Originally published on April 17, 2017
I never really remember struggling in school when it came to academics. I remember that I was an average student from kindergarten through the fourth grades, but that didn’t mean that school was hard. I was always in the higher reading level and what not, but there was nothing special about me as a student. In the fifth grade I moved to New York and things changed for me. From that point forward my identity changed. Not only did I know it, but those around me knew it. My reputation for being scholarly proceeded me and because I went to a very small school, I had a variety of teachers in middle and high school more than once. If they hadn’t heard about me as a student before I had them as a teacher the first time, by the time they had me for the second time, they knew what to expect. As a result, I think that my teachers treated me like I was going to do well. I think that there were times when they didn’t scrutinize my work to the level they may have if they didn’t know me. My reputation and my prior work created an expectation that my work was above average, and, as a result, there were times when I didn’t have to work as hard. What’s more, I came to see myself as a good student and smart. Eventually, when I went to college and I didn’t have my reputation to fall back on. Not only was the work I was being assigned truly harder than it was in high school, I had to actually work harder because people didn’t already know I was smart. I had to prove myself and I didn’t really like it. I was the poster-child for a fixed mindset.
I went to Alfred University where I majored in English, and like any liberal arts college, I was required to take classes in areas that did not include my major including things like history and science but also art and physical education. I was expecting to do well in the academic courses because those were my strengths. For PE, however, that was a different story. I expected to struggle so I rigged the game. I took beginners swimming even though I already knew how to swim and I took beginners golf. For golf, one of the requirements was that I had to play nine holes of golf once or hit two buckets of balls at a driving range. When I went to the driving range, I bought a bucket and then when I went to hit the first ball, I knocked over the bucket. After that I thought, “Ugh. Never mind!” and then bought another bucket, got the receipt and left without ever actually hitting one ball. I don’t think that this would surprise Carol Dweck, the author of Growth Mindset since she writes about the inclination of those who have a fixed mindset to cheat and/or lie about their outcomes. These are people, like I was, who mistakenly believe that working hard at something means that you’re not smart rather than meaning you have an opportunity to grow.
I’m sharing this because, as I said last week, I have always had a very fixed mindset with physical things. I am not an athlete. I am not a runner. I am not sporty. But, what I’m thinking now, is that I am not YET an athlete, a runner, or sporty. In fact, that’s not my goal. I am not interested in achieving a label, I’m interested in achieving improvement in my athletic growth.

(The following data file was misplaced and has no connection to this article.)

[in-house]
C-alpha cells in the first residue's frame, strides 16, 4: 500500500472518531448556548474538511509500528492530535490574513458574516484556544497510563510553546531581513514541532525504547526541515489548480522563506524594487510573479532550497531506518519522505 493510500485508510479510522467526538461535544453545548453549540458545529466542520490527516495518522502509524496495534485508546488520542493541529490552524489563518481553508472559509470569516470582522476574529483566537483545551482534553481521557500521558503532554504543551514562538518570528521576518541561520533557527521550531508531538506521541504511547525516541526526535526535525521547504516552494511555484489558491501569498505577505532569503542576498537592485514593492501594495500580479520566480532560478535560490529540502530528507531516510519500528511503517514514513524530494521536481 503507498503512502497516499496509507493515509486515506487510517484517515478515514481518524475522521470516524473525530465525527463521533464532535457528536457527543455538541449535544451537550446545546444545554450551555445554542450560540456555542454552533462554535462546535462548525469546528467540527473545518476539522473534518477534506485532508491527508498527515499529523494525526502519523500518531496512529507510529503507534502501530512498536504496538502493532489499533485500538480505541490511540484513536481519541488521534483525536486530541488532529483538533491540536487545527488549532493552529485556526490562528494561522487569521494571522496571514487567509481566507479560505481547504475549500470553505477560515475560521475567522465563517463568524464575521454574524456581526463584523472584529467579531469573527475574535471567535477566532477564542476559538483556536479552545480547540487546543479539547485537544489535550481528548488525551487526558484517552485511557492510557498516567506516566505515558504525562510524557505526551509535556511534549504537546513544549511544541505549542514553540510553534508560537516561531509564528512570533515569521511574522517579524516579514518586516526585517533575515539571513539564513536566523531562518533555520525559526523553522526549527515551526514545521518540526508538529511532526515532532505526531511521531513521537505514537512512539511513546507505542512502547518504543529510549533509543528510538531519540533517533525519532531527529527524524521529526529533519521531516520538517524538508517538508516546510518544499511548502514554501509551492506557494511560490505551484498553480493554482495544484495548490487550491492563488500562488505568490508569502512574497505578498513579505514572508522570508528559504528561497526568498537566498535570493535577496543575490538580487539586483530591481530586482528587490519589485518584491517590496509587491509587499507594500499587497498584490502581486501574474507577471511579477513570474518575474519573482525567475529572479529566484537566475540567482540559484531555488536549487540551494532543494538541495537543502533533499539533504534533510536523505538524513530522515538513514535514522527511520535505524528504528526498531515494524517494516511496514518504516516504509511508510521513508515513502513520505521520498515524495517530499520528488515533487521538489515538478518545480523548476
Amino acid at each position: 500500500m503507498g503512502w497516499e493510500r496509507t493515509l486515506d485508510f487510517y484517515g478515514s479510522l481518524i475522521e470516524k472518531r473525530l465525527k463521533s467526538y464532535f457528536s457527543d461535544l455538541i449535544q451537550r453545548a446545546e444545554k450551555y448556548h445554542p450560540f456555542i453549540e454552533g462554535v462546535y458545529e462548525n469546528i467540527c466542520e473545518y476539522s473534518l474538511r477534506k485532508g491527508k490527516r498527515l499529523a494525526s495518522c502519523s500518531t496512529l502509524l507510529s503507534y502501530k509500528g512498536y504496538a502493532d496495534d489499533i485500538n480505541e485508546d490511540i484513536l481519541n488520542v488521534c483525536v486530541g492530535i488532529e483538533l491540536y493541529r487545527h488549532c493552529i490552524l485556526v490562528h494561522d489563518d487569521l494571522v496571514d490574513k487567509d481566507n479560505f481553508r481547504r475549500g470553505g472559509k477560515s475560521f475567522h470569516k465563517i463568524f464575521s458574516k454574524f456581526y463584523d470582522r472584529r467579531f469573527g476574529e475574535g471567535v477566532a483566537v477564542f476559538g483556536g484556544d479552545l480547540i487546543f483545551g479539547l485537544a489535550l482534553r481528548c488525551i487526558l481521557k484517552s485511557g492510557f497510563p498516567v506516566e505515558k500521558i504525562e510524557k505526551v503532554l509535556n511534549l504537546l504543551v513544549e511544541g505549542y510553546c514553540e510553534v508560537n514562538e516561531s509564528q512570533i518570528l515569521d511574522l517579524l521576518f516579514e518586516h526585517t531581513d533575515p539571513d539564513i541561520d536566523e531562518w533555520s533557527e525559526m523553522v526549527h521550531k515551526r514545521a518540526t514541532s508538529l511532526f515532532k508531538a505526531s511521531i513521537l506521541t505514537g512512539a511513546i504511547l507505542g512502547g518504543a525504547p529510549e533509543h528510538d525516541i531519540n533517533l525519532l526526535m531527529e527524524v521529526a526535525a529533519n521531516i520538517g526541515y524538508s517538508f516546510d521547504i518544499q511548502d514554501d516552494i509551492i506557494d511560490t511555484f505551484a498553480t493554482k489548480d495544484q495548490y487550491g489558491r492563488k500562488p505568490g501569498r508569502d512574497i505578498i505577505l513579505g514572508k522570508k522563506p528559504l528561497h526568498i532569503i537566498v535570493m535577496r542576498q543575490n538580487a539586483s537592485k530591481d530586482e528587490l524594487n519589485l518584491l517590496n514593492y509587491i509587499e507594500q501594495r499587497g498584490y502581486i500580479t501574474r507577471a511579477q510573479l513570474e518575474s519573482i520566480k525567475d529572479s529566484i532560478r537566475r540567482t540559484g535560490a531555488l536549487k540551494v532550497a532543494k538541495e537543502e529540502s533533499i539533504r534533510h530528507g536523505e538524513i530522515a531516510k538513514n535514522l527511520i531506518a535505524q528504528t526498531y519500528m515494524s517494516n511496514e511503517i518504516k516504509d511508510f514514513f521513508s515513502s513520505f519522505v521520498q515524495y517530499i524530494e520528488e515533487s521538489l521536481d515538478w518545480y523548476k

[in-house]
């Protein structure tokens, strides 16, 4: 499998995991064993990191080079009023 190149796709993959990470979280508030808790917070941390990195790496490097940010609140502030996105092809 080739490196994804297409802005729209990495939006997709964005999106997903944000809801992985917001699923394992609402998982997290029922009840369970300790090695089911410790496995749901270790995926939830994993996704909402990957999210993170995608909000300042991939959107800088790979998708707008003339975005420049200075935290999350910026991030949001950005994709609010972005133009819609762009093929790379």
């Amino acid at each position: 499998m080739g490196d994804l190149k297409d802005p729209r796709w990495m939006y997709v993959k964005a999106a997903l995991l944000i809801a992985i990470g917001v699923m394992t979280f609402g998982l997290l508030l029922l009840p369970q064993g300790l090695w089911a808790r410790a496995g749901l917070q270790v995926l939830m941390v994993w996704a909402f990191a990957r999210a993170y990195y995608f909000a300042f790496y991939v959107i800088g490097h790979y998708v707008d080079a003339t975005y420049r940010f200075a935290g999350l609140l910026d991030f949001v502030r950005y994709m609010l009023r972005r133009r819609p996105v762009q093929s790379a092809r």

All of this is fine and good, but sometimes, it’s still not enough. Running is hard. I have aches and pains that I have never had before in my life. In fact, after months of what I thought was pain in my hip—in the winter even after I wasn’t running for a couple of months—I went to the doctor because of the pain. I told him that I started running this past summer after seeing him in February where we spoke about the fact that I wasn’t really physically active. He said, “Well, I actually don’t recommend that someone over 35 starts running.” As it turned out, the pain I was experiencing was not in my hip—it was my glutes. In other words, running gave me a pain in my ass. For real!
As much as I want to be someone who loves running and as much as I want to be someone who has a growth mindset, the truth is neither of those things are my primary motivation now for running. My motivation is my youngest son Oliver. Oliver, who has an October birthday, started school at 4. He came home last year, his kindergarten year, and repeatedly told me how much he didn’t like school because it was hard. He asked me how he could get out of going to school (I told him he had to graduate to get out of going to school; his then seven-year-old sister told him he could get detention if he didn’t want to go to school). In October of this school year he finally came home with books to read. The books he brought home were an A level—the lowest level possible—and they were hard. And we read them anyway. As we practiced his sight words, he struggled. And he practiced them anyway. When he came home with spelling words, he cried. And he learned them anyway. Here we are six months later and Oliver has gone from an A to a J. That’s two year’s growth in six months! In fact, in January he was at a level D. Between January and now he’s gone up 6 levels! I could not be prouder of him!!! Though my husband is quick to say that I am connected to Oliver’s success because Oliver and I work together, Oliver’s the one who did the work. Though it was hard and he didn’t want to do it most of the time, he did it and it paid off. I would have been proud of him no matter what the outcome was because together we embraced the idea that “When things get hard, we try harder.”
So, I figure, if Oliver can work as hard as he did to learn how to read, I can put one foot in front of the other and try to run. In the words of Jesse Owens, the Olympic Gold Medalist, “We all have dreams. In order to make dreams come into reality, it takes an awful lot of determination, dedication, self-discipline, and effort.” I just never realized that I would learn so much about these traits from my six-year old son.